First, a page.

When I awoke this morning at 06:00, we had entered the sheltered waters of Knight Island passage. with calm seas and a light drizzle, ready to start a full day of collection.  I was able to watch the first plankton tows with the CalVet for the daytime zooplankton team with Kira Monell and Russ Hopcroft. Additionally, I made my rounds up to the fly bridge where Dan Cushing monitors for seabirds and mammals while we are underway.  I will share details of these experiences in the coming days.

For now, it is time for lunch and my power nap.


Did You Know:

There are a wide variety of plankton sampling nets each with a unique design to capture the desired type and size of plankton.  To name a few we will be using: Bongo nets, Mutlinets (for vertical and horizontal towing), Methot trawl nets, and CalVet nets.  As I get to assist with each one of these nets, I will highlight them in my blog to give you a better idea what they look like and how they work.

Cara Nelson: A Birthday Gift to Remember, September 5, 2019

NOAA Teacher at Sea

Cara Nelson

Aboard R/V Tiglax

September 11 – September 26, 2019


MissionNorthern Gulf of Alaska Long-Term Ecological Research (LTER) Program.

Geographic Area of Cruise: Northern Gulf of Alaska (Port: Seward)

Date: September 5, 2019

Weather Data from Bartlett High School Student Meteorologist Jack Pellerin

Time: 0730
Latitude: 61.2320° N
Longitude: 149.7334° W
Wind: Northwest, 2 mph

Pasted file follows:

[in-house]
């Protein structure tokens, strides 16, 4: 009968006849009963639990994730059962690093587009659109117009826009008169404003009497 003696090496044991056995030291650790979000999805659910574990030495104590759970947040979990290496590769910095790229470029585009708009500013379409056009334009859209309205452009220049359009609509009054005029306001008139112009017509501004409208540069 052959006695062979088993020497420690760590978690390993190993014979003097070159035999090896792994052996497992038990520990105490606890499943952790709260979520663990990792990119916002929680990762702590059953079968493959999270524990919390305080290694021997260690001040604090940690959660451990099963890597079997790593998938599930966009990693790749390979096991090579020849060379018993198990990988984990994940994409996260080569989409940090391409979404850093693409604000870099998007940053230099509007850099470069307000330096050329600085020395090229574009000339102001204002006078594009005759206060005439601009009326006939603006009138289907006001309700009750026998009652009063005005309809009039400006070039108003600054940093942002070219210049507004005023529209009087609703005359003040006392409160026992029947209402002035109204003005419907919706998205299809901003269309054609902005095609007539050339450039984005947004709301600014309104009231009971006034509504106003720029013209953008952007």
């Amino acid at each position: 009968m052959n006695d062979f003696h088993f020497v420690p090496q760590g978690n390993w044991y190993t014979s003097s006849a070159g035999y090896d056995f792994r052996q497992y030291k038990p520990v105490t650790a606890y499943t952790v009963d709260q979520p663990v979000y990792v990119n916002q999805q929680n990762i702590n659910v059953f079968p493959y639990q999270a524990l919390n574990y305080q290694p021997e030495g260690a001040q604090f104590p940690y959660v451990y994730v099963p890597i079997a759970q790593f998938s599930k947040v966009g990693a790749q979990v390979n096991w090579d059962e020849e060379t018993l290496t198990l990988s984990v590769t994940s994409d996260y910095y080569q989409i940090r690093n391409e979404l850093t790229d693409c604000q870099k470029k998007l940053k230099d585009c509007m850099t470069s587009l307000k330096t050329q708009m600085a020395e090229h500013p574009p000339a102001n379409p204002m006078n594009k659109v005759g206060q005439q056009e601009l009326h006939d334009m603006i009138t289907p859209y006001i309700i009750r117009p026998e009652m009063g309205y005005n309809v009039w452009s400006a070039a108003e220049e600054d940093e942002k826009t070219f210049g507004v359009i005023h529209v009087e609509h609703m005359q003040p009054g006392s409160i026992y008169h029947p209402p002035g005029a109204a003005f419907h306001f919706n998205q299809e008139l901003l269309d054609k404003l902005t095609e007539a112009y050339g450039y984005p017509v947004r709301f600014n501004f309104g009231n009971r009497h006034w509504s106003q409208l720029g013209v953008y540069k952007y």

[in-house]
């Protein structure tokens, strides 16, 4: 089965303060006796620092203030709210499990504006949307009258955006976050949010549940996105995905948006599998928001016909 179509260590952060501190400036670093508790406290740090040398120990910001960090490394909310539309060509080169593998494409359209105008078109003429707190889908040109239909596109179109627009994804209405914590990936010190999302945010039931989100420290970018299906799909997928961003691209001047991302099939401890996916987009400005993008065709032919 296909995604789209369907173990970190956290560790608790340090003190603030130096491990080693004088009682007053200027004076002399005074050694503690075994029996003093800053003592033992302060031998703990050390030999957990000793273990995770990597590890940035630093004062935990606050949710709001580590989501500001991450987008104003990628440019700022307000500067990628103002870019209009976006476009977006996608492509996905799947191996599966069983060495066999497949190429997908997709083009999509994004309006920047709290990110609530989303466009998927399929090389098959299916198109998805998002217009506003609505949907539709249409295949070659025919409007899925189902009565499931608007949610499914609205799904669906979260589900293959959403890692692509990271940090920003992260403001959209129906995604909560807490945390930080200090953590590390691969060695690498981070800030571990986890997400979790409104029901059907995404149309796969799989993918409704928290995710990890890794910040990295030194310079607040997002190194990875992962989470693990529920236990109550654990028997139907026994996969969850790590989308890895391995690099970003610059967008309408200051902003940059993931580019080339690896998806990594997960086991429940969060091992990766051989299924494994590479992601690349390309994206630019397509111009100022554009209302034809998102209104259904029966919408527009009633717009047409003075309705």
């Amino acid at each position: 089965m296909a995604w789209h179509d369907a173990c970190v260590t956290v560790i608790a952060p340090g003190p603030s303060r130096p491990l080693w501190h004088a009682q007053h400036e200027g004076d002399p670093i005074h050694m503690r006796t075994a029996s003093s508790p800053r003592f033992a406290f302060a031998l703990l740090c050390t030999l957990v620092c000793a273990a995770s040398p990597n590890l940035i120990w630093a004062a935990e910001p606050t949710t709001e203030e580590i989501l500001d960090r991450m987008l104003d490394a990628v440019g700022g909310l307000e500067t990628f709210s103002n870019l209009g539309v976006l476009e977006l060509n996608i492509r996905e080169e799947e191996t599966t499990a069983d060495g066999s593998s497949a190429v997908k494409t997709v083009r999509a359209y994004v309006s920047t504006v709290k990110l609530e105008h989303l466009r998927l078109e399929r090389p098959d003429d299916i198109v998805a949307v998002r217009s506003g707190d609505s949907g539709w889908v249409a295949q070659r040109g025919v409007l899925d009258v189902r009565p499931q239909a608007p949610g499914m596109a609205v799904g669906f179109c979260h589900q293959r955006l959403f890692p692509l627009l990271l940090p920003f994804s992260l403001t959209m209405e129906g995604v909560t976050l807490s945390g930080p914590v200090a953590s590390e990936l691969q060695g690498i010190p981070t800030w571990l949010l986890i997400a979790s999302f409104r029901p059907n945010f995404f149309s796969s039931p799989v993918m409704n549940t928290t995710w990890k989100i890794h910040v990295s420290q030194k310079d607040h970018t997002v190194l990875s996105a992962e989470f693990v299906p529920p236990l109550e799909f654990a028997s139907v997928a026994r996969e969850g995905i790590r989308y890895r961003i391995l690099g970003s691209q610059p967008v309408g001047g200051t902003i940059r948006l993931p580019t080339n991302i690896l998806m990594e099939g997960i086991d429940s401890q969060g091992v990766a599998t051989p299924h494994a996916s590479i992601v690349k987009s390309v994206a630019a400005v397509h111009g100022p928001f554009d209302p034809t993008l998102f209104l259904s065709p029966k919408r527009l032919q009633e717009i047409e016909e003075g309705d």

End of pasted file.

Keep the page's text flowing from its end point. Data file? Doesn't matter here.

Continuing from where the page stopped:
Air Temperature: 11oC (52oF)
Air pressure: 30.14 in
Partly cloudy, no precipitation


Personal Introduction

On September 10th, I enter my 46th year on this amazing planet, and on the 11th, I depart on a trip that will be a birthday gift to remember. I will be departing Seward on U.S. Fish & Wildlife Service’s R/V Tiglax to assist in the Northern Gulf of Alaska Long-Term Ecological Research study. To understand why I am so excited about this trip, I have to rewind about 30 years.

On March 24th, 1989, I watched in shock, along with the world, as the oil from Exxon Valdez swept across Prince William Sound. I was a 15-year old budding scientist learning about the importance of baseline data for ecosystems.  I didn’t know how, but I envisioned myself someday assisting in science research for this beautiful ecosystem. I dreamt of the day I would end up in Alaska and experience the Pacific Ocean.

In 2006, I was fortunate to be offered a teaching position in Cordova, Alaska on Prince William Sound where I became an oceanography and marine biology teacher.  I was in awe of the ocean and what it had to teach myself and my students. Having the ocean at our front door made hands on learning in the field possible each and every week.  We were also fortunate enough to partner with the U.S. Coast Guard Cutter (USCGC) Sycamore for a marine science field trip each year along with scientists from the Prince William Sound Science Center and U.S. Forest Service. 

zooplankton sample
Showing zooplankton to a U.S. Coast Guard crew member after a plankton tow. Photo Credit: Allen Marquette

Since 2017, I have been teaching at Bartlett High School (BHS) in Anchorage School District.  I again have the opportunity to teach oceanography and marine biology and I am thrilled.  Although we live only a few miles away, many of my students have not yet seen the ocean.  It is so important for me to make learning relevant to their lives and their locality. As much as we can incorporate Alaska and their cultures into the lessons the better.